Gastrointestinal Comorbidities in Autism Spectrum Disorders

Project: Research project

Project Details


The digestive distress that commonly accompanies Autism Spectrum Disorders (ASDs) significantly degrades the quality of life of those affected and their families. ASDs are currently estimated to impact 1 in 88 children, and yet the co-occurring gastrointestinal (GI) distress is understudied, having only recently been recognized by the medical establishment; in fact, there are currently no unified treatment strategies for ASD-linked GI distress. Our goal is to identify the mechanisms that underlie GI distress in ASD as a means to suggest effective therapeutic strategies. To do this, we have developed zebrafish models of one of the most prevalent genetic forms of ASD, Phelan McDermid Syndrome. This syndrome's GI symptoms include diarrhea, reflux, and cyclical vomiting. Phelan McDermid Syndrome is known to be caused by loss of one copy of the SHANK3 gene, a condition our team has been able to replicate in zebrafish. Our zebrafish model provides an innovative way to determine the mechanisms by which shank3 mutations are related to the symptoms of GI distress. Zebrafish have two unique characteristics that make them an ideal model for this work: their larvae are transparent, allowing us to see their GI function in process, while they are still alive; and we can study the development of regulatory circuits to identify those shank3 mutant tissues that produce GI distress. In addition, zebrafish and human nervous systems and GI tracts are remarkably similar, suggesting that the mechanisms we discover will be applicable to both. The zebrafish's small size and aquatic habitat also support targeted pharmacological screens to test therapeutic strategies. In aim one, we test how the shank3 mutations that cause Phelan McDermid Syndrome affect the development of tissues known to regulate GI function. In aim two, we test whether hormones and neurotransmitters known to regulate GI function can improve digestion in the shank3 mutant fish. There is a tremendous need to address GI distress in ASD. This project will improve our understanding of this problem and will pave the way for developing solutions.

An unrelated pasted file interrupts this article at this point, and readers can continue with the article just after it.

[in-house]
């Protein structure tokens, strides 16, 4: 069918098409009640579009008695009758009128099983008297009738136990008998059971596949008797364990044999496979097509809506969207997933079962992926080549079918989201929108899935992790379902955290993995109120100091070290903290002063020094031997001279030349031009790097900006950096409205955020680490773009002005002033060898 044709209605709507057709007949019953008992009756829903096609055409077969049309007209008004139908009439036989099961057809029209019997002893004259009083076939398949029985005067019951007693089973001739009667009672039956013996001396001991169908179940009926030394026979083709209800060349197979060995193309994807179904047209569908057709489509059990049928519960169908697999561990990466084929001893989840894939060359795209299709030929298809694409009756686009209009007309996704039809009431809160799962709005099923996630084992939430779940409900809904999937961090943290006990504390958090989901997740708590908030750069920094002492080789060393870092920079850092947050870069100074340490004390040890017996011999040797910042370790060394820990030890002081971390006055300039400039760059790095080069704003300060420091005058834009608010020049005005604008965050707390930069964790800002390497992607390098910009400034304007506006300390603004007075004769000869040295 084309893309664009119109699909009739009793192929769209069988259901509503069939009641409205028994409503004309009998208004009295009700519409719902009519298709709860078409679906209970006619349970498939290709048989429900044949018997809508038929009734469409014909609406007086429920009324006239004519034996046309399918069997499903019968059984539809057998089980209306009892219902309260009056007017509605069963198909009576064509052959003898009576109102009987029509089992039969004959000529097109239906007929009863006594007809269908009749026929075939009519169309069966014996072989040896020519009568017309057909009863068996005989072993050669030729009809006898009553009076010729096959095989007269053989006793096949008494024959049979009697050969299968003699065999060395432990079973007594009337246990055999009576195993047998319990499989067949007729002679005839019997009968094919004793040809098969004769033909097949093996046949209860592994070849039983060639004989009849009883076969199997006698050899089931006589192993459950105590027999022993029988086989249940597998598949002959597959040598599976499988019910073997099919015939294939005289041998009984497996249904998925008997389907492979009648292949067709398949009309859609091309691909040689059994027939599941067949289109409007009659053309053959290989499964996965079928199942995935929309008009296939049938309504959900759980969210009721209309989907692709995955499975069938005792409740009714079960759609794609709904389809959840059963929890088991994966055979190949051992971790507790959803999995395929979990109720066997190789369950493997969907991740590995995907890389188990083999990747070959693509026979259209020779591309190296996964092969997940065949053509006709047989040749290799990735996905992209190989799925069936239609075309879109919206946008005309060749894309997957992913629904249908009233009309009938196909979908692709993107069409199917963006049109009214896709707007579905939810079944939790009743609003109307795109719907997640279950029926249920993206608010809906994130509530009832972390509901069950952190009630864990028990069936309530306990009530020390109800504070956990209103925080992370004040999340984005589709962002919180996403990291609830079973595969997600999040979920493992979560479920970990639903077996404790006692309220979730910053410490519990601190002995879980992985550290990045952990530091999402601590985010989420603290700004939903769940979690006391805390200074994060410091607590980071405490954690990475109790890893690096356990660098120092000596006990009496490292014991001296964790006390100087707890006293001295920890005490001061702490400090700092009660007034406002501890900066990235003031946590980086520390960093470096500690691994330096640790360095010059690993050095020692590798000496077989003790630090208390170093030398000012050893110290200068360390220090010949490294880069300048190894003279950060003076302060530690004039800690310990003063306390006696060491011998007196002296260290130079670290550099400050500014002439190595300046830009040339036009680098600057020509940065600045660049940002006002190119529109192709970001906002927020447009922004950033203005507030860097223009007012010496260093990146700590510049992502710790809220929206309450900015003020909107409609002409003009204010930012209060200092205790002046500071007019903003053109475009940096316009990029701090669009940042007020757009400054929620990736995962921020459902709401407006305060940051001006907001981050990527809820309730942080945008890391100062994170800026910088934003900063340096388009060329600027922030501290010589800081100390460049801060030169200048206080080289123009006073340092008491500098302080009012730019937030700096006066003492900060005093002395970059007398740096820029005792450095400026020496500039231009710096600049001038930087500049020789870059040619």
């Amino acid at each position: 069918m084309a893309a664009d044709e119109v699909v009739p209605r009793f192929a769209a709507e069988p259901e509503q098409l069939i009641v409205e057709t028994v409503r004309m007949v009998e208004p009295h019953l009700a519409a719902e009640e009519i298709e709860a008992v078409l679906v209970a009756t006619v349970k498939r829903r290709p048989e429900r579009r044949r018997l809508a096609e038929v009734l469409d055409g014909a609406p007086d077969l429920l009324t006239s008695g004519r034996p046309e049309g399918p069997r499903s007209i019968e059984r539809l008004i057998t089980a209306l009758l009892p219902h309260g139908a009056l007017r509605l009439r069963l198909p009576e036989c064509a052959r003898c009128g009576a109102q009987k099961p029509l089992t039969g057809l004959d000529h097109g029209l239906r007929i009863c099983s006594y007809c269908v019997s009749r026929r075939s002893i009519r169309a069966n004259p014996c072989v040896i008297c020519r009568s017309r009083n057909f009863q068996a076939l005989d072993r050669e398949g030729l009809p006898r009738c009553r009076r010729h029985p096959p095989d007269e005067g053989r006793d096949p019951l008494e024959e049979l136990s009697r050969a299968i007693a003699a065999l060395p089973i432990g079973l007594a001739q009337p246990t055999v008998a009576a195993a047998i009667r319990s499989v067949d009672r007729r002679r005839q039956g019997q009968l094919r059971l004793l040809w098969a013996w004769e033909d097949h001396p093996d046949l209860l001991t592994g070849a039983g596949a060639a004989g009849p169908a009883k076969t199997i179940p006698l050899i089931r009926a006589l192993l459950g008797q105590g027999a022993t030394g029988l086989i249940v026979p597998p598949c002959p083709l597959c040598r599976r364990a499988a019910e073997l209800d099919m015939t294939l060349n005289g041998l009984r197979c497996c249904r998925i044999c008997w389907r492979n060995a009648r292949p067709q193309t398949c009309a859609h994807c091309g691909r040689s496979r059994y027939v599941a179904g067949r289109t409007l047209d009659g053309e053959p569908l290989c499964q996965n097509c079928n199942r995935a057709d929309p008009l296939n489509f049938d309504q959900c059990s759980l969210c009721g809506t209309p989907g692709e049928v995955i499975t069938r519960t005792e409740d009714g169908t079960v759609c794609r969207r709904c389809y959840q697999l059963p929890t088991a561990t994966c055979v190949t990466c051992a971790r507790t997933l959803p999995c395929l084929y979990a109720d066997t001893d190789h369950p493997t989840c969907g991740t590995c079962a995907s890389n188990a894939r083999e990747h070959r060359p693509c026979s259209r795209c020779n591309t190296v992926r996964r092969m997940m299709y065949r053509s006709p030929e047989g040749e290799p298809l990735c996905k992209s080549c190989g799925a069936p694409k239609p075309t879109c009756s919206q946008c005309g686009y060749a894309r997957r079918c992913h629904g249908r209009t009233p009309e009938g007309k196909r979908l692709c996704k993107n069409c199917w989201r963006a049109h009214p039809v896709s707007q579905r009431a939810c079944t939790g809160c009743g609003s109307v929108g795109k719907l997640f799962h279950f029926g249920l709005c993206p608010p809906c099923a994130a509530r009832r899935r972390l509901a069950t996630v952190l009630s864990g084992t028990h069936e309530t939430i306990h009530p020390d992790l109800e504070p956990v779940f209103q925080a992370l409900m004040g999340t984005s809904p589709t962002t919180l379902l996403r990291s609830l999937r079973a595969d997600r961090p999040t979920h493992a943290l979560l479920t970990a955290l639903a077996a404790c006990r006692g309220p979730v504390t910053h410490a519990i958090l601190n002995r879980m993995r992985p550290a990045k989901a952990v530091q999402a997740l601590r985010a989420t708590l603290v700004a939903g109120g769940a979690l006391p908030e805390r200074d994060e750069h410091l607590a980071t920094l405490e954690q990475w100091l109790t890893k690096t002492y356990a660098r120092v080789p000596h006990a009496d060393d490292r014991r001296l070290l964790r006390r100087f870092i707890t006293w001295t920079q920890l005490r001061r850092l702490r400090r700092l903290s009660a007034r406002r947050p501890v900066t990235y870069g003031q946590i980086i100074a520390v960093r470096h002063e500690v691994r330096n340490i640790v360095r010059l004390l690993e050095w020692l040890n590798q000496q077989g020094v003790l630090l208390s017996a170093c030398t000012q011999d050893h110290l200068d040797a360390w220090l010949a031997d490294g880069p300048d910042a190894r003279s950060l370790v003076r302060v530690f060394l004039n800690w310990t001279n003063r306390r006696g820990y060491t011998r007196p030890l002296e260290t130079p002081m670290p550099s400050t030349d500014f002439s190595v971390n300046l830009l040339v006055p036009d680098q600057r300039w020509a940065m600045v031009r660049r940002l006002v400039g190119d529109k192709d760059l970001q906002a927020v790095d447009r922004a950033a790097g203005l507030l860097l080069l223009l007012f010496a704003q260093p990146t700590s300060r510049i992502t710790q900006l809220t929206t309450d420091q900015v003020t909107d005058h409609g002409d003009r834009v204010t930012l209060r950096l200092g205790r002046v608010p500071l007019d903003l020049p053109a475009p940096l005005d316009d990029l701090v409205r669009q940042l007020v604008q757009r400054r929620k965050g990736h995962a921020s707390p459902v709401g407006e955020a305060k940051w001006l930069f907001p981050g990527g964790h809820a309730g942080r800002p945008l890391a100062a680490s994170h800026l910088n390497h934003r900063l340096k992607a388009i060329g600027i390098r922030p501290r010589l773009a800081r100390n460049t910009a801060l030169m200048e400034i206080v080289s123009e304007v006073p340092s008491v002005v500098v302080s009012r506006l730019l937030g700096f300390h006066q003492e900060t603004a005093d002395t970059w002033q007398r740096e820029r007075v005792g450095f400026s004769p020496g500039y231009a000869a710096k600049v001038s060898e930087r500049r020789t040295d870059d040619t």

Effective start/end date8/11/187/31/21


  • Eunice Kennedy Shriver National Institute of Child Health and Human Development: $217,735.00
  • Eunice Kennedy Shriver National Institute of Child Health and Human Development: $185,071.00


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